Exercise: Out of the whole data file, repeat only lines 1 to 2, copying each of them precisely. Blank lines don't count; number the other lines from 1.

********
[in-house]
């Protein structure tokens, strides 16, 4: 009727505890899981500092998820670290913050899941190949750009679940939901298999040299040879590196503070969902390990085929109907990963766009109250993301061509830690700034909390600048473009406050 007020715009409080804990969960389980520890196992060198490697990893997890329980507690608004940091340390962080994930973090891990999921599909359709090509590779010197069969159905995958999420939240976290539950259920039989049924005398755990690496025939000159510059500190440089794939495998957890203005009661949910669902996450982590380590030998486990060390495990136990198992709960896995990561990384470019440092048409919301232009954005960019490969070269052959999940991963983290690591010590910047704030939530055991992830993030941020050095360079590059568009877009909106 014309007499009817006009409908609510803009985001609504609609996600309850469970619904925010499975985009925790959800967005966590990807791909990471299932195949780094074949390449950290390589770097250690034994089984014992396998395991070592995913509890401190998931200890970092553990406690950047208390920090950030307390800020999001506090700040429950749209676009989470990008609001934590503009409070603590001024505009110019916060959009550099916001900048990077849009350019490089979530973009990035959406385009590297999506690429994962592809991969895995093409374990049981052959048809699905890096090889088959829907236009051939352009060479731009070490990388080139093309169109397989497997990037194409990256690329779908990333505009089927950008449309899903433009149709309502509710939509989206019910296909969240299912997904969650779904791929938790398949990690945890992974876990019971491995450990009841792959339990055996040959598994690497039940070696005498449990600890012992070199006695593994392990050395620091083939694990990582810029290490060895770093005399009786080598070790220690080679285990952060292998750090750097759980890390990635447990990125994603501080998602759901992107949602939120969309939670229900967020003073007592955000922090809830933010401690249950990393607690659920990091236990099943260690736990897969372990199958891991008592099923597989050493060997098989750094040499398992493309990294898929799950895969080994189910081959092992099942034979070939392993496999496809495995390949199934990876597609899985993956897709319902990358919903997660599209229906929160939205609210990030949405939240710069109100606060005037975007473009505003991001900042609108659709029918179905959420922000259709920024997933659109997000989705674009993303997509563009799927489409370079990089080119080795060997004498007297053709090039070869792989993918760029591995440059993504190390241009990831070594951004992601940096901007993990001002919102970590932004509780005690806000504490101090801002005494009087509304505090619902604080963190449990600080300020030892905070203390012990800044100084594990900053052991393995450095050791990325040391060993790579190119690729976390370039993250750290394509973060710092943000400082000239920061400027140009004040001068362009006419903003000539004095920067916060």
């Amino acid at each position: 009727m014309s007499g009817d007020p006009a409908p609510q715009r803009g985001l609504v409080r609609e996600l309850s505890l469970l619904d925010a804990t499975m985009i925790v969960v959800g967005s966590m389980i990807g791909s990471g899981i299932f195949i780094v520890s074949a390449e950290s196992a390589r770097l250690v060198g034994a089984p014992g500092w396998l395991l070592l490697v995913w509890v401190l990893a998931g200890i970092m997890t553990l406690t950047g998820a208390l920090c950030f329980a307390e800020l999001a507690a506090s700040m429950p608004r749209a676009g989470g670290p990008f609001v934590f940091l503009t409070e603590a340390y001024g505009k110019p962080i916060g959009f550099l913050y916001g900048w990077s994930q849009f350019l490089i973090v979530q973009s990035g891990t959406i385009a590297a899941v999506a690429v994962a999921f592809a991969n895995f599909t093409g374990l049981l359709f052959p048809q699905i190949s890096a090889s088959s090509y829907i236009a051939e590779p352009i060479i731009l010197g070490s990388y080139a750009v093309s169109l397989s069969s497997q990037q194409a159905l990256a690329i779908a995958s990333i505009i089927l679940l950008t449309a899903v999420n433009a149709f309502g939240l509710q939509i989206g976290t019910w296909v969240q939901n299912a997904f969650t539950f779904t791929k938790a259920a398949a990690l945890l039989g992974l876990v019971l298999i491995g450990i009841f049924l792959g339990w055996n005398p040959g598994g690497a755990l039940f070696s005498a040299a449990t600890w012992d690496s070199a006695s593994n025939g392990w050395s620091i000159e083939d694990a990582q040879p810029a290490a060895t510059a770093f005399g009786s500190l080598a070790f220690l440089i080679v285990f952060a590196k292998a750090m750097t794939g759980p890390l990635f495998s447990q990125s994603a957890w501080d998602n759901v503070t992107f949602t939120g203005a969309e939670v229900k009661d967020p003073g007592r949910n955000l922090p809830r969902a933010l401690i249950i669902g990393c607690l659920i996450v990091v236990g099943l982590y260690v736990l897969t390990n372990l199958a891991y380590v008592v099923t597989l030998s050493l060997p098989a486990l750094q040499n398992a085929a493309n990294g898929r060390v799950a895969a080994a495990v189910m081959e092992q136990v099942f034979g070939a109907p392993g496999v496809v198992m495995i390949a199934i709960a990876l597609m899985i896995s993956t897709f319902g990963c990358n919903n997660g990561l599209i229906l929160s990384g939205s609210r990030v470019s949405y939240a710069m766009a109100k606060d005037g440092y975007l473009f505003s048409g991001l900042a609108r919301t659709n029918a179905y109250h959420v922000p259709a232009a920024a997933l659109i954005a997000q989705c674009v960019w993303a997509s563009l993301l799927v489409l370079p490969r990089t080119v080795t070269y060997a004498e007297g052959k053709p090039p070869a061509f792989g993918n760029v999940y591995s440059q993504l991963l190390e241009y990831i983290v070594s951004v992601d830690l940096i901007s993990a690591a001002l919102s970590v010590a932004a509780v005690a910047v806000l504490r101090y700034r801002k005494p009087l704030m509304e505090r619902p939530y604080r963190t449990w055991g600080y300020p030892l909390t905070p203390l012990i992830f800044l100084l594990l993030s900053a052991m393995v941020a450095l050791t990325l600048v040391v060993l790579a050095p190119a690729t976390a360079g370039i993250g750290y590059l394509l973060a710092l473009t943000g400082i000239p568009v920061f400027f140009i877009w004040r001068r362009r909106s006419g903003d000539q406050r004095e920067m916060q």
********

[in-house]
């Protein structure tokens, strides 16, 4: 009727505890899981500092998820670290913050899941190949750009679940939901298999040299040879590196503070969902390990085929109907990963766009109250993301061509830690700034909390600048473009406050 007020715009409080804990969960389980520890196992060198490697990893997890329980507690608004940091340390962080994930973090891990999921599909359709090509590779010197069969159905995958999420939240976290539950259920039989049924005398755990690496025939000159510059500190440089794939495998957890203005009661949910669902996450982590380590030998486990060390495990136990198992709960896995990561990384470019440092048409919301232009954005960019490969070269052959999940991963983290690591010590910047704030939530055991992830993030941020050095360079590059568009877009909106 014309007499009817006009409908609510803009985001609504609609996600309850469970619904925010499975985009925790959800967005966590990807791909990471299932195949780094074949390449950290390589770097250690034994089984014992396998395991070592995913509890401190998931200890970092553990406690950047208390920090950030307390800020999001506090700040429950749209676009989470990008609001934590503009409070603590001024505009110019916060959009550099916001900048990077849009350019490089979530973009990035959406385009590297999506690429994962592809991969895995093409374990049981052959048809699905890096090889088959829907236009051939352009060479731009070490990388080139093309169109397989497997990037194409990256690329779908990333505009089927950008449309899903433009149709309502509710939509989206019910296909969240299912997904969650779904791929938790398949990690945890992974876990019971491995450990009841792959339990055996040959598994690497039940070696005498449990600890012992070199006695593994392990050395620091083939694990990582810029290490060895770093005399009786080598070790220690080679285990952060292998750090750097759980890390990635447990990125994603501080998602759901992107949602939120969309939670229900967020003073007592955000922090809830933010401690249950990393607690659920990091236990099943260690736990897969372990199958891991008592099923597989050493060997098989750094040499398992493309990294898929799950895969080994189910081959092992099942034979070939392993496999496809495995390949199934990876597609899985993956897709319902990358919903997660599209229906929160939205609210990030949405939240710069109100606060005037975007473009505003991001900042609108659709029918179905959420922000259709920024997933659109997000989705674009993303997509563009799927489409370079990089080119080795060997004498007297053709090039070869792989993918760029591995440059993504190390241009990831070594951004992601940096901007993990001002919102970590932004509780005690806000504490101090801002005494009087509304505090619902604080963190449990600080300020030892905070203390012990800044100084594990900053052991393995450095050791990325040391060993790579190119690729976390370039993250750290394509973060710092943000400082000239920061400027140009004040001068362009006419903003000539004095920067916060």